Blinded By the Truth

August 4, 2014

Blind tasting whiskies with and without age statements at a Tales of the Cocktail seminar

photo by Keith Allison

photo by Keith Allison

Spend any time in the whisky world, and you achieve certain signs of being a properly matured whisky aficionado. Among these is the understanding that neither price point nor age statement guarantee quality. There are glorious and nightmarish examples of whisky-making up and down the spectrum. Still, even for the seasoned drinker, an age statement can serve as a valuable signpost, or starting point, for setting expectations, especially if you’ve not had a chance to sample the whisky in question. Or at least that was the case before brand after brand started dropping age statements from their labels.

During Diageo’s “The Blind Truth About Whisky Aging” panel at the 2014 Tales of the Cocktail in New Orleans, the question of age versus maturity was put to the (blind taste) test. Part way through the discussion, it occurred to me that, while the panel was educational and the panelists were smart and witty, it was also a panel with an agenda, and that agenda was to make us as writers, as bartenders, as consumers, more accepting of the trend of dropping age statements from whisky bottles.

853-3917talisker57northboxTo support their point, we were guided through a blind tasting of seven whiskies by Diageo’s Ewan Morgan and a panel consisting of Gregor Cattanach, Dr. Nick Morgan, and author David Broom, whose most recent book is the exceptional Whisky: The Manual. With the name, region, and age removed from the whisky, we could assess its characteristics without bias. And as we took our trip through the seven samples, the panel discussed the process of aging whisky, and how age and maturation can be very different things. We were asked as we tasted each whisky to think of it not in terms of how old or where from, but where on a map of flavors and characteristics did it fall, and was that something we wanted to drink?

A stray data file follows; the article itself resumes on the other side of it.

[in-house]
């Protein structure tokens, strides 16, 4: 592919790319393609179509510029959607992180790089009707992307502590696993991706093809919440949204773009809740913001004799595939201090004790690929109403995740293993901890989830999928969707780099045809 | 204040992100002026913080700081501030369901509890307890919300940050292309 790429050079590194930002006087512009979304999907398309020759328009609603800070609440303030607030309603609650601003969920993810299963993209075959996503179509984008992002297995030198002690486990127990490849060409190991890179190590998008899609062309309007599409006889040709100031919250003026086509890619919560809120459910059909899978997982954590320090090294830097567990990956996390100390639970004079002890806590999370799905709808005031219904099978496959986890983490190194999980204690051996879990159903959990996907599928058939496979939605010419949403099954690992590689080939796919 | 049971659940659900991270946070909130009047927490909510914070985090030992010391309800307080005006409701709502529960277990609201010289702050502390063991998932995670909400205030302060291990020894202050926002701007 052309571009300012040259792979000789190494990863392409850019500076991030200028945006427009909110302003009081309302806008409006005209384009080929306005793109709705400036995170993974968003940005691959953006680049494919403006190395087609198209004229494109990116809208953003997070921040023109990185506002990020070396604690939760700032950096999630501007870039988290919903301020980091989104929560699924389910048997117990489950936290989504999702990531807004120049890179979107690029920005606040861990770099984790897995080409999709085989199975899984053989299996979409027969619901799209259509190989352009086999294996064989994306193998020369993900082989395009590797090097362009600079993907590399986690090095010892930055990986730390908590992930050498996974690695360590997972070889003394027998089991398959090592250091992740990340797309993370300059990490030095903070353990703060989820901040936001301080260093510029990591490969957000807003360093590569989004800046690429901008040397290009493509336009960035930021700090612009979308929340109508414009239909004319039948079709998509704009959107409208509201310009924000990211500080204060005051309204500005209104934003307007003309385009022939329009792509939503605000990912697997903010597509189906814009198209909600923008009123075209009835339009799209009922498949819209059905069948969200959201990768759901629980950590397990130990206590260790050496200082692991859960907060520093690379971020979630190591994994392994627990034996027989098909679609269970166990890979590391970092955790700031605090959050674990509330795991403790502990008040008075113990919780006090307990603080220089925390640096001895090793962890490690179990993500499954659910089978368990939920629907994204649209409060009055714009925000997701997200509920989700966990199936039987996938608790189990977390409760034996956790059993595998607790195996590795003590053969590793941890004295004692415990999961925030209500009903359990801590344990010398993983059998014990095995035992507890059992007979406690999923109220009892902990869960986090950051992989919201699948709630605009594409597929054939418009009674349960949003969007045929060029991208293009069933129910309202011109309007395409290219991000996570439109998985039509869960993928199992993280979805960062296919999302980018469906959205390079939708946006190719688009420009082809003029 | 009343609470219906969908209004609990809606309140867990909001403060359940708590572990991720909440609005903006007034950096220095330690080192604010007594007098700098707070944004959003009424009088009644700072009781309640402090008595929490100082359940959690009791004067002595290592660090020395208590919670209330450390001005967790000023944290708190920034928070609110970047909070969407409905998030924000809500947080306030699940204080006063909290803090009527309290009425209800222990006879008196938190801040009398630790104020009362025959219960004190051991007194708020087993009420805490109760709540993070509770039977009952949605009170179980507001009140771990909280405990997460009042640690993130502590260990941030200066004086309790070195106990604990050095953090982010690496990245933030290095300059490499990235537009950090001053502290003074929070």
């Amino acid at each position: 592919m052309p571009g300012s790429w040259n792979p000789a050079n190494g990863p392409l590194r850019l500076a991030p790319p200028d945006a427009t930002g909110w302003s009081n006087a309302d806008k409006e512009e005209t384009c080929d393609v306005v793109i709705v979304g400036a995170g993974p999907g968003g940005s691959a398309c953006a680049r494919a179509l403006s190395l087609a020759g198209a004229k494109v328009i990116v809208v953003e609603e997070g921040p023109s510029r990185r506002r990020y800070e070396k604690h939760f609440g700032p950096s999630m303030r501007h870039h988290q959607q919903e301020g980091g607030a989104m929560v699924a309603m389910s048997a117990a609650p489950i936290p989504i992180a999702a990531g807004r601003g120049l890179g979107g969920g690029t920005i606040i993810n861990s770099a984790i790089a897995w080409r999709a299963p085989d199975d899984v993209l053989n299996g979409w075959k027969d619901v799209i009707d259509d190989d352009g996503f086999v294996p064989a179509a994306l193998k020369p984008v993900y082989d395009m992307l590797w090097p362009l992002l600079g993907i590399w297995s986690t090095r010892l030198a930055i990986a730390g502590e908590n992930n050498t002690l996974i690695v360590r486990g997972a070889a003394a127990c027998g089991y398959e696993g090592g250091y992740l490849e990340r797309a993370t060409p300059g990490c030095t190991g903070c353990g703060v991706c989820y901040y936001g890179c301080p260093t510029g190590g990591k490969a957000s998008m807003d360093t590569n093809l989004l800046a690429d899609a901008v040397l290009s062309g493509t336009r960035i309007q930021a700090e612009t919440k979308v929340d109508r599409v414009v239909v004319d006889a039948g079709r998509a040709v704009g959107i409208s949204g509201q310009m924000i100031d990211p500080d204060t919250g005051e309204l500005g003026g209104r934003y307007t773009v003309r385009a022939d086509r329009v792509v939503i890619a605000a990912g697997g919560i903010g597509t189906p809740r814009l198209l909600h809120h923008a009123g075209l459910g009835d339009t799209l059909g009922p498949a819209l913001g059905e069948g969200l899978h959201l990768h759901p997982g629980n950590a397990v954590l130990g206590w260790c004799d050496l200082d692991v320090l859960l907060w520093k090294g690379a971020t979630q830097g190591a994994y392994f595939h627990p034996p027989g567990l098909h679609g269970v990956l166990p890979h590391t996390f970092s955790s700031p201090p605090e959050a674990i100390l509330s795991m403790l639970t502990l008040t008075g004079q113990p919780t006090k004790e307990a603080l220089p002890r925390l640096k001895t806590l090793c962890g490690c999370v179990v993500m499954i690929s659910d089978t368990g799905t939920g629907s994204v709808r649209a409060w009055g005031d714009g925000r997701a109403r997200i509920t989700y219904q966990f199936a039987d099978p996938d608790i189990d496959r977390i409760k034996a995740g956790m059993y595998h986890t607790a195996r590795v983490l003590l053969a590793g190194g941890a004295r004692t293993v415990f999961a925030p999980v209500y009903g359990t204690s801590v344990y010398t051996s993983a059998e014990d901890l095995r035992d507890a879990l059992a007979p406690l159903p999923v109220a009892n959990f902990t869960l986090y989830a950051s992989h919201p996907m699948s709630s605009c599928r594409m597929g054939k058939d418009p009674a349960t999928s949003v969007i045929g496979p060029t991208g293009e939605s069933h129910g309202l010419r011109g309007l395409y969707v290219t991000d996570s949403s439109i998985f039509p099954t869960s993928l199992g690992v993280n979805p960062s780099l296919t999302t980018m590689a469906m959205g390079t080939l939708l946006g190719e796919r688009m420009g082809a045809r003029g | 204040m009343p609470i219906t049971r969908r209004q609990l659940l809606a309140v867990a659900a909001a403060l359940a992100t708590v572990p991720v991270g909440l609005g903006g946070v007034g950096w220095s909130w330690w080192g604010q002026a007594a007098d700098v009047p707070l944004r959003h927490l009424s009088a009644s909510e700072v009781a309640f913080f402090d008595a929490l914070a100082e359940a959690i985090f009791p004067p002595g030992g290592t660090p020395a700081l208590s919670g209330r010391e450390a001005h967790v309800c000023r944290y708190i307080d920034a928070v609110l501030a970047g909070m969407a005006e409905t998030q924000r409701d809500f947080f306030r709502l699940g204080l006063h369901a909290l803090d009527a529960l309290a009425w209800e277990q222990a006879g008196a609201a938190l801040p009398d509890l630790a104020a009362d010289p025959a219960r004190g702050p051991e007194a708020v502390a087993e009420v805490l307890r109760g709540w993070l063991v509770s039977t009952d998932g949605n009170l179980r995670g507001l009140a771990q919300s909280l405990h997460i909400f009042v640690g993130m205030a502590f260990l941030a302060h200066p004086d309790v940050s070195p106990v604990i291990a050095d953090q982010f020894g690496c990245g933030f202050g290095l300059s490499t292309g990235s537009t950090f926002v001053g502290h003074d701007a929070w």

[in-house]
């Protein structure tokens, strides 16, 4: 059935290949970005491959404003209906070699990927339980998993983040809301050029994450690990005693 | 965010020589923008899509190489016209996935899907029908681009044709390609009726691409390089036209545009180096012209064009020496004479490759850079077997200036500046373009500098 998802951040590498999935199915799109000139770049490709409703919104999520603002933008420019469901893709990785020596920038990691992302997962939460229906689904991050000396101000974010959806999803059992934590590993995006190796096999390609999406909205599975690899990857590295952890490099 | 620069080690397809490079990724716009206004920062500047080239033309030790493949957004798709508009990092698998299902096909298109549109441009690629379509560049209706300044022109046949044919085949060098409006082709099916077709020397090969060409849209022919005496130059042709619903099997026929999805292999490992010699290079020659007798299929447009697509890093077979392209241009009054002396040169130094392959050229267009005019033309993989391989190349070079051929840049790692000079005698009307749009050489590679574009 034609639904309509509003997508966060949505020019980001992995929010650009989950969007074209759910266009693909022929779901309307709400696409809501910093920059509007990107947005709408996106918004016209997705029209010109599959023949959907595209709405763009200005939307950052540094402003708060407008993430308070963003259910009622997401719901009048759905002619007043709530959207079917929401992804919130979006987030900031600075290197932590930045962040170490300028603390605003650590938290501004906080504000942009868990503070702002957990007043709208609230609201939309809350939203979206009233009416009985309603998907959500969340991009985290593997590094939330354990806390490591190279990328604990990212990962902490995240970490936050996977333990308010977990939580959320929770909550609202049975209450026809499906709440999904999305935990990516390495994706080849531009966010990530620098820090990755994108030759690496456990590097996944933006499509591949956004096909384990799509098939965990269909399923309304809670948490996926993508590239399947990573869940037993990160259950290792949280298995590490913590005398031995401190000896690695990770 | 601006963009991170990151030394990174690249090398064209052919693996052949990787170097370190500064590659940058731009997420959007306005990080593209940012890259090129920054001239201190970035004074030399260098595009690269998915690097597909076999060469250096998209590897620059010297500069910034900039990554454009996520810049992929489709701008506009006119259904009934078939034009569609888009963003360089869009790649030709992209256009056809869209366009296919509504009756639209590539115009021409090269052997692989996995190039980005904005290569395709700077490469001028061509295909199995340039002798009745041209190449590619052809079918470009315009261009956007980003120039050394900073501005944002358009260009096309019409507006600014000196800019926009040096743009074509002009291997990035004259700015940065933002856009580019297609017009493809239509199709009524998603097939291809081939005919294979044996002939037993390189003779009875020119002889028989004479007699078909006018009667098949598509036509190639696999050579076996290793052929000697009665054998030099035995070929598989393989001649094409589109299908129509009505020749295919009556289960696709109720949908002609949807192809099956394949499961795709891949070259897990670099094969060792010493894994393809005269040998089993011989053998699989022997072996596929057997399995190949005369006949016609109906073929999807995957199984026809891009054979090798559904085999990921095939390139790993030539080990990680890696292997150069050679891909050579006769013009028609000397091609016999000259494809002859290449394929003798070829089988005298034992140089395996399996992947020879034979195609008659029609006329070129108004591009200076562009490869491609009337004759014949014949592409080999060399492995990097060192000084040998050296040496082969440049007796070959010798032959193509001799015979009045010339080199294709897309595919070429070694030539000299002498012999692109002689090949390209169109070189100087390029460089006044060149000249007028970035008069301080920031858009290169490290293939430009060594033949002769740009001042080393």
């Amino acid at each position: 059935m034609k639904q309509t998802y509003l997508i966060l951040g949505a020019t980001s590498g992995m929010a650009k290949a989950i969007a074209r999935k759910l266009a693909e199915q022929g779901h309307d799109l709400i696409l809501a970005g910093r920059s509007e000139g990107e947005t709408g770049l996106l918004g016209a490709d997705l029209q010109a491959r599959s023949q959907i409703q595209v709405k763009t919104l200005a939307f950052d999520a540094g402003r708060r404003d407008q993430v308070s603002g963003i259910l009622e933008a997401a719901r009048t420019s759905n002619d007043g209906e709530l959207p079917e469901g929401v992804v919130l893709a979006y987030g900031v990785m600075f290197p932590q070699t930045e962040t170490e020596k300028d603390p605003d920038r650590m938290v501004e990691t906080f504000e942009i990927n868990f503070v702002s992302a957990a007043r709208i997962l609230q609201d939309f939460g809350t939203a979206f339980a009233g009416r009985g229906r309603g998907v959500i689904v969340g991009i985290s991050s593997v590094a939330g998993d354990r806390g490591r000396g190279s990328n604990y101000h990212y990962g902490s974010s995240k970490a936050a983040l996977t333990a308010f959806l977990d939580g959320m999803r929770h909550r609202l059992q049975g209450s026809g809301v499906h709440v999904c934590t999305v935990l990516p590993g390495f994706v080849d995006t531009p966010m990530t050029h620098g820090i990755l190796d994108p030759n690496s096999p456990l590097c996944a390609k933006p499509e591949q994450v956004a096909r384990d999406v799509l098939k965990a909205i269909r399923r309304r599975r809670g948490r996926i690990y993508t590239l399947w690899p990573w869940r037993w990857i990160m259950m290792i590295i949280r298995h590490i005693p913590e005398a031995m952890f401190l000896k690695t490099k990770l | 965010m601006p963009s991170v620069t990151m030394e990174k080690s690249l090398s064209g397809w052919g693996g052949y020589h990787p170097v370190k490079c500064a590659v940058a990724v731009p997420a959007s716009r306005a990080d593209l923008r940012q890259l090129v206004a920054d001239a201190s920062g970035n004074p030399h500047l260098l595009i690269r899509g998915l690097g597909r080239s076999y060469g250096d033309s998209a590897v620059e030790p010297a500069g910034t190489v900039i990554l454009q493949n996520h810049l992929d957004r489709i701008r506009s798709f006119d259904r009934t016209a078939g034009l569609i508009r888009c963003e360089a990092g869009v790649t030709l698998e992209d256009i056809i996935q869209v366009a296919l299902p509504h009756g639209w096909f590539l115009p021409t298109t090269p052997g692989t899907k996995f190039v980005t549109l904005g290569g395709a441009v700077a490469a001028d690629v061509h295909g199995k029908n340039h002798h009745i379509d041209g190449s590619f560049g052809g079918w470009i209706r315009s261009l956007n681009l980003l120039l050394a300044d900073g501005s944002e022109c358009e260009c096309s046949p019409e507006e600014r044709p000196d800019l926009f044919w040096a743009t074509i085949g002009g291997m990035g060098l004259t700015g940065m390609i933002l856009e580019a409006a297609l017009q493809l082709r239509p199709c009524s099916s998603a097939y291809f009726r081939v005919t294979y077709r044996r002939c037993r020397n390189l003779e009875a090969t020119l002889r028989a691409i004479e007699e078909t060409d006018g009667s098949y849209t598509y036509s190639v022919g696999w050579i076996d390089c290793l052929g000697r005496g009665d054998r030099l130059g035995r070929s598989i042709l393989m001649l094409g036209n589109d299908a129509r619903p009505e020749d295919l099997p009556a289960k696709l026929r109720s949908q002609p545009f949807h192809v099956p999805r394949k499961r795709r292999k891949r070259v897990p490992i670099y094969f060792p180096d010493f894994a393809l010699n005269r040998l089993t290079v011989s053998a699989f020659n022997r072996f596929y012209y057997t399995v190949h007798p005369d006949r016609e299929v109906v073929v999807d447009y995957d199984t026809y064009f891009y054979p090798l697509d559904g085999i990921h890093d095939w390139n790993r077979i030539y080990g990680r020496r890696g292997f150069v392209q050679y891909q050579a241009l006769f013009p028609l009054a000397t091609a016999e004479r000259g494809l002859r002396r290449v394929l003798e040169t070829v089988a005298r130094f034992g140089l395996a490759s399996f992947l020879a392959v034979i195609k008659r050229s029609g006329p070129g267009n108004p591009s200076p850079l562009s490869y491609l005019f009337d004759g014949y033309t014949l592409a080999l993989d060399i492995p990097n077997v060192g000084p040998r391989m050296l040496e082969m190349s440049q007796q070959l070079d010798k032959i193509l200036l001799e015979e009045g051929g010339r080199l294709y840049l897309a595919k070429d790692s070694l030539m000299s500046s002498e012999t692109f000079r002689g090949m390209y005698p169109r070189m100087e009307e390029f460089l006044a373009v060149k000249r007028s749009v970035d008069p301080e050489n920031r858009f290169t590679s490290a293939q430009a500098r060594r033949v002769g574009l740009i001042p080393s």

Also discussed was what the process of maturation brings to a whisky. Or rather, what it brings (wood-derived flavors like vanilla and oak), what it takes away (sulphur and sharp, immature off-notes), and what it changes through interaction with the barrel. A whisky that spends too much time in oak can go rancid or get dominated by the taste of wood, losing any of the character it might have brought with it when it went into the barrel. Too little time? The whisky will come out sharp and overly astringent, raw and unpleasant. Also discussed was the science of rejuvenation of used barrels — shaving off thin millimeters of spent barrels then recharring and refilling them.

In a panel dedicated to furthering the cause of no age statement (NAS) bottlings, the results were not surprising. The two oldest whiskies (a 30yo Cardhu, which tasted like a sludgy oversweet rum and an undisclosed 42yo Speyside from 1966 that one of my fellow tasters, Ellie Tam from compared to “apple-y urine”) were the worst, while my personal favorites ended up being the youngest (a 4yo Dufftown), which reminded me of the coconuty, seaside flavor of Old Pulteney, and one that wasn’t a single malt or a blend, but the NAS Haig Club single grain whisky. Also part of the line-up was the Caol Ila Moch, the Talisker 57 Degrees North, and Johnnie Walker Red.

caol_ila_mochThe panel asked us, given that age statements have really only been a thing for the last 20 years, and given that 75-80% of the whisky on the market already doesn’t have an age statement, why are we so obsessed with having age statements on the bottles. To which, my reply would be, “I learned it from you, dad! I learned it from watching you!” The whisky companies taught us to be this way. It wasn’t consumers who put the ages on bottles then made a big deal about it. Companies bashed us over the head with age statements, older and older and more expensive premium whisky. And now they are trying to convince us that we have always been at war with Eastasia. Age isn’t a guarantee — but it is a sign post. It’s like following a road sign to a destination, only about halfway there they neglect to put up any more signs, leaving you stranded on some strange backroad.

Which leaves consumers in a quandary: is there anything on the label of a bottle of Scotch you can depend on? Even the region, in this age of non-peated Islay malts and smokey Speyside expressions, can’t be depended on for clues. For me, this is not that big a deal. I live in New York, a city that is near the top of the list for every Scotch brand to pay attention to. Between in-store tastings and special events, I have a pretty good chance of tasting what I’m interested in before I buy it. And as a spirits and cocktail writer, I exist on the periphery of the industry, which opens even more opportunities for me to taste before I buy. But a lot of people — actually, probably the vast majority of people — do not have the same opportunities. They are being asked to abandon age, be unsure about region, pay a higher price, and receive fewer guarantees from the brands. At a certain price point, don’t people deserve more information, not less?